East: From 0.25 inch to 2 inches of rain fell over parts of the region. Some counties remained dry. Many counties reported hot, dry weather. Hay production greatly slowed as grass regrowth declined. Pastures and hay meadows were drying up. Some producers were trying to find hay to buy, while others were feeding supplements as grazing deteriorated. Grasshoppers continued to be a problem. The Harrison County corn was not expected to make a crop this year due to weather and grasshopper activity. Lake and pond levels were receding. Cattle were in good condition, with livestock producers selling market-ready calves and cull cows. Demand at sale barns was good on all classes of cattle. Horn flies were abundant.
Far West: High temperatures and steady winds rapidly reduced soil moisture. Pastures were deteriorating for lack of moisture. Irrigated cotton was doing well, but dryland cotton was suffering.
North: Soil-moisture levels were very short to adequate. Little rain was received during the past two weeks. Pastures were in fair condition but were browning up quickly. Corn was in good condition as it entered the dent stage. Soybeans were blooming, and sorghum was coloring and doing very well. Rice and peanuts were in poor condition. Cotton was in poor to good condition with all the crop squaring. The wheat and oat harvests were completed. All sunflower fields were planted. Livestock looked good. Stock-water tanks were getting low. Horn fly problems continued to increase. Grasshoppers were a major concern in many pastures and hayfields.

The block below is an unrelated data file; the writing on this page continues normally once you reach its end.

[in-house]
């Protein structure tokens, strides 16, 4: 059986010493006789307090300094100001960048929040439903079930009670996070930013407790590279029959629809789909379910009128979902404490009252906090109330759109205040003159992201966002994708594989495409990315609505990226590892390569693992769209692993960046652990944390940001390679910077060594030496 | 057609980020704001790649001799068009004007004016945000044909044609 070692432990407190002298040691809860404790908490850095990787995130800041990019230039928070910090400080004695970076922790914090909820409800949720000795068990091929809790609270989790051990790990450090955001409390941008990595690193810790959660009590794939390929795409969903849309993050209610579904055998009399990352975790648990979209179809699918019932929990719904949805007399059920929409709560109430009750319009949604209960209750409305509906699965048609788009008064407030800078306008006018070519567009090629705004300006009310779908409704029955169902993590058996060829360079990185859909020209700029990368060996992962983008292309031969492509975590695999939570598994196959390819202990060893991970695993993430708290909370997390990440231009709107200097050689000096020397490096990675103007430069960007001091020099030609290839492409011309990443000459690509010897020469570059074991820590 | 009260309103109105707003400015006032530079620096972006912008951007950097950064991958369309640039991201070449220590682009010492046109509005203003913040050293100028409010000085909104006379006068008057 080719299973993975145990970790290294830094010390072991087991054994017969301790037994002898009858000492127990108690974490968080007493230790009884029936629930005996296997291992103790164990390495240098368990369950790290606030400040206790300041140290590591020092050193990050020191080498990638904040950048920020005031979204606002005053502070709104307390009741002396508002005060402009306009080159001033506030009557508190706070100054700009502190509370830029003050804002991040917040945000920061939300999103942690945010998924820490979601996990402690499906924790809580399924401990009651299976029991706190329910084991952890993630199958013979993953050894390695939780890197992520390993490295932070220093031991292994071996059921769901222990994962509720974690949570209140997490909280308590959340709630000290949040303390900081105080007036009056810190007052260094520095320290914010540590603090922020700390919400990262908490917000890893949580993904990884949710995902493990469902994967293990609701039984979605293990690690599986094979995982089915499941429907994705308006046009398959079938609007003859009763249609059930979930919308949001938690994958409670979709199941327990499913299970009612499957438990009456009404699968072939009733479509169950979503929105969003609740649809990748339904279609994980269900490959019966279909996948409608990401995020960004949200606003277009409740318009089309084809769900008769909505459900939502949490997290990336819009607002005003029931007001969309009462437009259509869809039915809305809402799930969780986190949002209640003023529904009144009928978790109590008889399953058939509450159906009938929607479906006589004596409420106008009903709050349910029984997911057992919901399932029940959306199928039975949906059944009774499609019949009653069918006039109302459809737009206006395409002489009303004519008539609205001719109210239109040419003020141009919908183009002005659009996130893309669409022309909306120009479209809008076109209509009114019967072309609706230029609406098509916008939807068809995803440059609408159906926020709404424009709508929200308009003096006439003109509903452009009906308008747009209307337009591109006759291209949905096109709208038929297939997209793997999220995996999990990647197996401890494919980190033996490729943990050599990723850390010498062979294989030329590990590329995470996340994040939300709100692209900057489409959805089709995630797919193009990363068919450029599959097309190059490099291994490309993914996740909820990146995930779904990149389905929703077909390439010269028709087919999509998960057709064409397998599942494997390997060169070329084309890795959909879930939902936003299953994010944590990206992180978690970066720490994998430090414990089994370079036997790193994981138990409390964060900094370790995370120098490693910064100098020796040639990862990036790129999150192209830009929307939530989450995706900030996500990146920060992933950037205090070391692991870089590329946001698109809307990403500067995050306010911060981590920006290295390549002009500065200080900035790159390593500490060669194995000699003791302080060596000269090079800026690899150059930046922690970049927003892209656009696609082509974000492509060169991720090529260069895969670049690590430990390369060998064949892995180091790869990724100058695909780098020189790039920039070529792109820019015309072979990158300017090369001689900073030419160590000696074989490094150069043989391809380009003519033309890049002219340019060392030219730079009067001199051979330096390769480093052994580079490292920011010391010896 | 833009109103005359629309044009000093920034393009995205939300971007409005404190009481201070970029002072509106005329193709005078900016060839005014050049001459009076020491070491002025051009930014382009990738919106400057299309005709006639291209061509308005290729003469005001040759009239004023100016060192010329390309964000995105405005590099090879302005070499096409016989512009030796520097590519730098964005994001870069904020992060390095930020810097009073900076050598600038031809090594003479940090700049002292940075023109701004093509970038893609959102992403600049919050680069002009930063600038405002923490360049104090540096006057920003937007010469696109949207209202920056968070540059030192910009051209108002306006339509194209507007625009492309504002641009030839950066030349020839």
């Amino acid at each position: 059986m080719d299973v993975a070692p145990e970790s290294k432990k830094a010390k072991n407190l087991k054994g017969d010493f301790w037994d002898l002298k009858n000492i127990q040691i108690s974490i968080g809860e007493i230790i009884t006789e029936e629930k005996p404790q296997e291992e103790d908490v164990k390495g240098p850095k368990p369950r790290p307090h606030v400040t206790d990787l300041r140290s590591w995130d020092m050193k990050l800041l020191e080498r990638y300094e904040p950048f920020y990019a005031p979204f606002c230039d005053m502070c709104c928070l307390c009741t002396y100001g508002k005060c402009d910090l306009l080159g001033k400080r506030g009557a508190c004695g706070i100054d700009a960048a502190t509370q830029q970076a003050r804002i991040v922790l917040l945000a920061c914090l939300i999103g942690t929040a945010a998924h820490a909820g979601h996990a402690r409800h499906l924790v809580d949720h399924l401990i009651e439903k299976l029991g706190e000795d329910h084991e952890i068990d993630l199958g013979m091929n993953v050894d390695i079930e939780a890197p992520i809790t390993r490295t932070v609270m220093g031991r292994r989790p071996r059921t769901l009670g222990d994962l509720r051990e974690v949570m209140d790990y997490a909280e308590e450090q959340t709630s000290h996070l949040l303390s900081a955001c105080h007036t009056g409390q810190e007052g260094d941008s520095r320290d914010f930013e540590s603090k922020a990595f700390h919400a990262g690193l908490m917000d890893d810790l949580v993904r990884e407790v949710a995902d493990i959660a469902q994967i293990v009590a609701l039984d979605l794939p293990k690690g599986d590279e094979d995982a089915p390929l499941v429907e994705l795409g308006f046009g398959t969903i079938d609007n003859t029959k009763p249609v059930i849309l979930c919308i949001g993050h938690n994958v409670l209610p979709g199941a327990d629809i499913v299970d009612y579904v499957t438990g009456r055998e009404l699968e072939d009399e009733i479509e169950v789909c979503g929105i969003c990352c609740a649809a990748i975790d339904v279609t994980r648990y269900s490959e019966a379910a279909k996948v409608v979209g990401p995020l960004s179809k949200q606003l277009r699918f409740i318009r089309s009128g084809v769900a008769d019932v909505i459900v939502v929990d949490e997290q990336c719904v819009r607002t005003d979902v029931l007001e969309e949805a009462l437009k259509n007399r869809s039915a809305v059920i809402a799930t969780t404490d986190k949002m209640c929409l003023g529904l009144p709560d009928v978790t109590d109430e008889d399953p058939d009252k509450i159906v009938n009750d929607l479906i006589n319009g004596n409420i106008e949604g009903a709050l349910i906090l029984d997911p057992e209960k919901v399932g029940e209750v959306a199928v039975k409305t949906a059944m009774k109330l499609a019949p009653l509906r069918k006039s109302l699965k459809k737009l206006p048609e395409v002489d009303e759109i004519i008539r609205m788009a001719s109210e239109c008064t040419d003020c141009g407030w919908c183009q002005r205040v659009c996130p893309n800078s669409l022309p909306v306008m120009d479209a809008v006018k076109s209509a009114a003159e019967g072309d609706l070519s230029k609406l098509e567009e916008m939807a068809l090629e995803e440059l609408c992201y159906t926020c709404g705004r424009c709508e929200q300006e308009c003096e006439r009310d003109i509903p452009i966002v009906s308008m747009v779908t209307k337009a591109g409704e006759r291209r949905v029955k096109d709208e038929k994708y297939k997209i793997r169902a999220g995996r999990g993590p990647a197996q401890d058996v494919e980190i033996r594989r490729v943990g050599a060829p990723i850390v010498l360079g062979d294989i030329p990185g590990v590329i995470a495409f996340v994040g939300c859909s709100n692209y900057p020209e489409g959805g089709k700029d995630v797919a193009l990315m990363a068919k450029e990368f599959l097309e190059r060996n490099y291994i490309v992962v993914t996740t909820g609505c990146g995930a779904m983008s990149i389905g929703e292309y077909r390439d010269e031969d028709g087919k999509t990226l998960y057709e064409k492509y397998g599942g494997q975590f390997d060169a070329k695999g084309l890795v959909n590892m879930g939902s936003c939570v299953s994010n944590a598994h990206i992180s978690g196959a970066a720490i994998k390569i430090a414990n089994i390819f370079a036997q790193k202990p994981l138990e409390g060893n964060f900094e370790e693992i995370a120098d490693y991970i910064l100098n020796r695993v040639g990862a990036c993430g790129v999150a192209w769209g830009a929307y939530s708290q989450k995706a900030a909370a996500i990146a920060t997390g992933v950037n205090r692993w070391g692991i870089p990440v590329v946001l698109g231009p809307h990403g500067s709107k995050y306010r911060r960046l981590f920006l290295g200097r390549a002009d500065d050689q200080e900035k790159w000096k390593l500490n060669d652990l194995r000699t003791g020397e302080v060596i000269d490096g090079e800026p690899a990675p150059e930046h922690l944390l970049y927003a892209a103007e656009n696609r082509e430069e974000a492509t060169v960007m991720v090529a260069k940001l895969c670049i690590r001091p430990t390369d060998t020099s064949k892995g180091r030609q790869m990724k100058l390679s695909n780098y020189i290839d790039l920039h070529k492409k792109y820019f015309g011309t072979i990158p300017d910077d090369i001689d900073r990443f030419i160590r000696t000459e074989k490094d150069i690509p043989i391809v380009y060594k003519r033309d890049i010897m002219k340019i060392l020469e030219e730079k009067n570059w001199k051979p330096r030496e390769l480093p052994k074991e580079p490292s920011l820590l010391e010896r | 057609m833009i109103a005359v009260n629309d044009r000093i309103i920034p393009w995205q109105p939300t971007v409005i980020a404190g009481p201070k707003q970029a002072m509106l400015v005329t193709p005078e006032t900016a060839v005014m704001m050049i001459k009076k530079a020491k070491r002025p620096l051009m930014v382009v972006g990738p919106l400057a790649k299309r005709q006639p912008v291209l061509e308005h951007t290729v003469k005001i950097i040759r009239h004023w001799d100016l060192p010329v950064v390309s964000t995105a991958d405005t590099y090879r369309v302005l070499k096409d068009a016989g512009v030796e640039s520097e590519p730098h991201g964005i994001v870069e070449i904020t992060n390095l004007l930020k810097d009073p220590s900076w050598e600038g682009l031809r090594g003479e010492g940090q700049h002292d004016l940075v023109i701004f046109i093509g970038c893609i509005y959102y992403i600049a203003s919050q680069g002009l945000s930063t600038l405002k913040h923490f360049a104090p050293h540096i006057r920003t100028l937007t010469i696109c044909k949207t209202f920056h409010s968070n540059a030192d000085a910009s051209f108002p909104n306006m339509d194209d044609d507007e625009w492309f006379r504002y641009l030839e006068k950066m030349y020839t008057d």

Panhandle: The region’s weather was hot and windy with a few scattered showers. Accumulations ranged from a trace to a few isolated areas receiving as much as 2.5 inches. Soil moisture continued to be mostly short to very short. Producers were busy irrigating as daytime highs ranged from the 90s to low 100s. Harvesting of wheat was ongoing. Corn development was all over the board with most about a week to ten days behind normal tassel and blooming. Late-planted corn was in the six-leaf stage in some areas. Cotton needed more moisture to take advantage of the recent heat units. Cattle were in good shape.
Rolling Plains: Summertime conditions were typical for the region with temperatures reaching 100 degrees everyday and no rain. Cotton crops are looking stressed with the hot, dry weather. Irrigated cotton looked okay, with farmer concerns being well-water reliability, flea hoppers, grasshoppers and weed pressure. Corn was burning up from the heat. Grasshoppers were taking a devastating toll on crops, trees and shrubs. Rangeland and pastures were in fair condition, though in need of moisture. Hay is being baled and most has already been sold before it is baled. Water tanks were drying up.